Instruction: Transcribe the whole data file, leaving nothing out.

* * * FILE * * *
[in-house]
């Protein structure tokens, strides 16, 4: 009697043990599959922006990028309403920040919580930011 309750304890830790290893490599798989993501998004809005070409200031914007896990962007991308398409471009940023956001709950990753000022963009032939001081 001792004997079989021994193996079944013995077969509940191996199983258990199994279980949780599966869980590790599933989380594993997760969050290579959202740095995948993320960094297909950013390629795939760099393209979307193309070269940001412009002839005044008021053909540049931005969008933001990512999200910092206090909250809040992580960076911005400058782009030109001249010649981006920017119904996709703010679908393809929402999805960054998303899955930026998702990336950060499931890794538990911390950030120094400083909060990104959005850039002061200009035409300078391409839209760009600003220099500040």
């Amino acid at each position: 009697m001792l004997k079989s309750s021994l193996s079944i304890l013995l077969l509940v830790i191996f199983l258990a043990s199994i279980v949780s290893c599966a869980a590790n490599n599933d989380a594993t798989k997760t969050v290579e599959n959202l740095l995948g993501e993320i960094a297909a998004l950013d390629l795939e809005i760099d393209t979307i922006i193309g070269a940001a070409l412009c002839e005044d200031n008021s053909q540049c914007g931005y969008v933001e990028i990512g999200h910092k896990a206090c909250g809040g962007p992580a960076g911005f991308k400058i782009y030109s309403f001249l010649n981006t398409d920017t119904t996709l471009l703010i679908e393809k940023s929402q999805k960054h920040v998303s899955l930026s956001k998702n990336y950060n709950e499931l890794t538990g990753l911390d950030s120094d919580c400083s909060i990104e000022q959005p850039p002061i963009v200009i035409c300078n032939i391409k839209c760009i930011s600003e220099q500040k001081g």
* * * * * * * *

[in-house]
């Protein structure tokens, strides 16, 4: 009697043990599959922006990028309403920040919580930011 309750304890830790290893490599798989993501998004809005070409200031914007896990962007991308398409471009940023956001709950990753000022963009032939001081 001792004997079989021994193996079944013995077969509940191996199983258990199994279980949780599966869980590790599933989380594993997760969050290579959202740095995948993320960094297909950013390629795939760099393209979307193309070269940001412009002839005044008021053909540049931005969008933001990512999200910092206090909250809040992580960076911005400058782009030109001249010649981006920017119904996709703010679908393809929402999805960054998303899955930026998702990336950060499931890794538990911390950030120094400083909060990104959005850039002061200009035409300078391409839209760009600003220099500040």
């Amino acid at each position: 009697m001792l004997k079989s309750s021994l193996s079944i304890l013995l077969l509940v830790i191996f199983l258990a043990s199994i279980v949780s290893c599966a869980a590790n490599n599933d989380a594993t798989k997760t969050v290579e599959n959202l740095l995948g993501e993320i960094a297909a998004l950013d390629l795939e809005i760099d393209t979307i922006i193309g070269a940001a070409l412009c002839e005044d200031n008021s053909q540049c914007g931005y969008v933001e990028i990512g999200h910092k896990a206090c909250g809040g962007p992580a960076g911005f991308k400058i782009y030109s309403f001249l010649n981006t398409d920017t119904t996709l471009l703010i679908e393809k940023s929402q999805k960054h920040v998303s899955l930026s956001k998702n990336y950060n709950e499931l890794t538990g990753l911390d950030s120094d919580c400083s909060i990104e000022q959005p850039p002061i963009v200009i035409c300078n032939i391409k839209c760009i930011s600003e220099q500040k001081g």